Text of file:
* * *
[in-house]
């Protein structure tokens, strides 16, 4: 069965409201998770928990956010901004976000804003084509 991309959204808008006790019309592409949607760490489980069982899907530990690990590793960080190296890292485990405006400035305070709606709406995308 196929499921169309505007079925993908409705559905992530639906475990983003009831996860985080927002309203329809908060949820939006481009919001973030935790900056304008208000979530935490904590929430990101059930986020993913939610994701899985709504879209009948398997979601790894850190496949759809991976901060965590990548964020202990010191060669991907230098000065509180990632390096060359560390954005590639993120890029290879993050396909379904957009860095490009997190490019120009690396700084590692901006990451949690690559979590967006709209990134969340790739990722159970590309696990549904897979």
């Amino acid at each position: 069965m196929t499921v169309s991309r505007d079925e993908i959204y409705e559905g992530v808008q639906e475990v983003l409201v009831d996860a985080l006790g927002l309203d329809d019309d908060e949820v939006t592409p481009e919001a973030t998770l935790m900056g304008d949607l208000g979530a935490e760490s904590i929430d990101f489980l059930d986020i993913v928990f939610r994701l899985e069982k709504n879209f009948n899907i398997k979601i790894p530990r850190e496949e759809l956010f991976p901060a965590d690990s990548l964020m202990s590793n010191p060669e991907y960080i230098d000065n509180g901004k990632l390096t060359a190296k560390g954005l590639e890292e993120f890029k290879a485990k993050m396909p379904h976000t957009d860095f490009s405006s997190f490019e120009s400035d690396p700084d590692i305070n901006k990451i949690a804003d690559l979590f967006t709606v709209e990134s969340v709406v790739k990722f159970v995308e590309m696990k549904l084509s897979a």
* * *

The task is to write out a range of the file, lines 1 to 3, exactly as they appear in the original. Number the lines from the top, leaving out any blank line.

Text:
[in-house]
């Protein structure tokens, strides 16, 4: 069965409201998770928990956010901004976000804003084509 991309959204808008006790019309592409949607760490489980069982899907530990690990590793960080190296890292485990405006400035305070709606709406995308 196929499921169309505007079925993908409705559905992530639906475990983003009831996860985080927002309203329809908060949820939006481009919001973030935790900056304008208000979530935490904590929430990101059930986020993913939610994701899985709504879209009948398997979601790894850190496949759809991976901060965590990548964020202990010191060669991907230098000065509180990632390096060359560390954005590639993120890029290879993050396909379904957009860095490009997190490019120009690396700084590692901006990451949690690559979590967006709209990134969340790739990722159970590309696990549904897979």
């Amino acid at each position: 069965m196929t499921v169309s991309r505007d079925e993908i959204y409705e559905g992530v808008q639906e475990v983003l409201v009831d996860a985080l006790g927002l309203d329809d019309d908060e949820v939006t592409p481009e919001a973030t998770l935790m900056g304008d949607l208000g979530a935490e760490s904590i929430d990101f489980l059930d986020i993913v928990f939610r994701l899985e069982k709504n879209f009948n899907i398997k979601i790894p530990r850190e496949e759809l956010f991976p901060a965590d690990s990548l964020m202990s590793n010191p060669e991907y960080i230098d000065n509180g901004k990632l390096t060359a190296k560390g954005l590639e890292e993120f890029k290879a485990k993050m396909p379904h976000t957009d860095f490009s405006s997190f490019e120009s400035d690396p700084d590692i305070n901006k990451i949690a804003d690559l979590f967006t709606v709209e990134s969340v709406v790739k990722f159970v995308e590309m696990k549904l084509s897979a």